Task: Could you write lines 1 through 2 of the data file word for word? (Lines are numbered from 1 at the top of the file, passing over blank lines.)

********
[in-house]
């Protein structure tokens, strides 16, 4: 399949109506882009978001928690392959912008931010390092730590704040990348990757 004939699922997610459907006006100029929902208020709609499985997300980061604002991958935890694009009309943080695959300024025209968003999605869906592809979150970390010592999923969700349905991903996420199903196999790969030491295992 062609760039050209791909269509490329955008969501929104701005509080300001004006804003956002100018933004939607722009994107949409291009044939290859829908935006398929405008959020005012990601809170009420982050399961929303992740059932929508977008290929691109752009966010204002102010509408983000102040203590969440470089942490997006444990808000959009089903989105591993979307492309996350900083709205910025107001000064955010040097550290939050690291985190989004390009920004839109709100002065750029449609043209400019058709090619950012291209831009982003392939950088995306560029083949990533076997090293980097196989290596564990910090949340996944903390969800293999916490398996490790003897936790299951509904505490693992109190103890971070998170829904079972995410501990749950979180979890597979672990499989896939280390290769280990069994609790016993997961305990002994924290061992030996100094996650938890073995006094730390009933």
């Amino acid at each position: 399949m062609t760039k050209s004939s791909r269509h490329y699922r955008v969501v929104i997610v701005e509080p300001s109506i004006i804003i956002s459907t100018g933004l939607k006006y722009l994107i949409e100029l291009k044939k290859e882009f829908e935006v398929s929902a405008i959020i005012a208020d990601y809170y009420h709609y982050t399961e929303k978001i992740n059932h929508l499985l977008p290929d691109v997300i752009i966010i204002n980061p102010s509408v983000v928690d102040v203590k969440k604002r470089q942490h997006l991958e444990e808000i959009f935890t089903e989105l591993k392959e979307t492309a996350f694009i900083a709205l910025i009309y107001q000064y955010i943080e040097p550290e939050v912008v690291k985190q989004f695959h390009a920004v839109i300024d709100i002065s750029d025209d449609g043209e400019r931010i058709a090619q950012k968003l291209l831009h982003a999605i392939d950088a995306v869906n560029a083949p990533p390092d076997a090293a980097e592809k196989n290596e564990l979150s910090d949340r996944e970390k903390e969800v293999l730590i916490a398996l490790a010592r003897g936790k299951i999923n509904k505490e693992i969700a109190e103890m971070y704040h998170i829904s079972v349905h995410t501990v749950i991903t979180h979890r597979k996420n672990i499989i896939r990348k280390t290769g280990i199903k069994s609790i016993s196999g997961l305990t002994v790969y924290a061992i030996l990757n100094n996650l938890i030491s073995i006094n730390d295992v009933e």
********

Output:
[in-house]
């Protein structure tokens, strides 16, 4: 399949109506882009978001928690392959912008931010390092730590704040990348990757 004939699922997610459907006006100029929902208020709609499985997300980061604002991958935890694009009309943080695959300024025209968003999605869906592809979150970390010592999923969700349905991903996420199903196999790969030491295992 062609760039050209791909269509490329955008969501929104701005509080300001004006804003956002100018933004939607722009994107949409291009044939290859829908935006398929405008959020005012990601809170009420982050399961929303992740059932929508977008290929691109752009966010204002102010509408983000102040203590969440470089942490997006444990808000959009089903989105591993979307492309996350900083709205910025107001000064955010040097550290939050690291985190989004390009920004839109709100002065750029449609043209400019058709090619950012291209831009982003392939950088995306560029083949990533076997090293980097196989290596564990910090949340996944903390969800293999916490398996490790003897936790299951509904505490693992109190103890971070998170829904079972995410501990749950979180979890597979672990499989896939280390290769280990069994609790016993997961305990002994924290061992030996100094996650938890073995006094730390009933």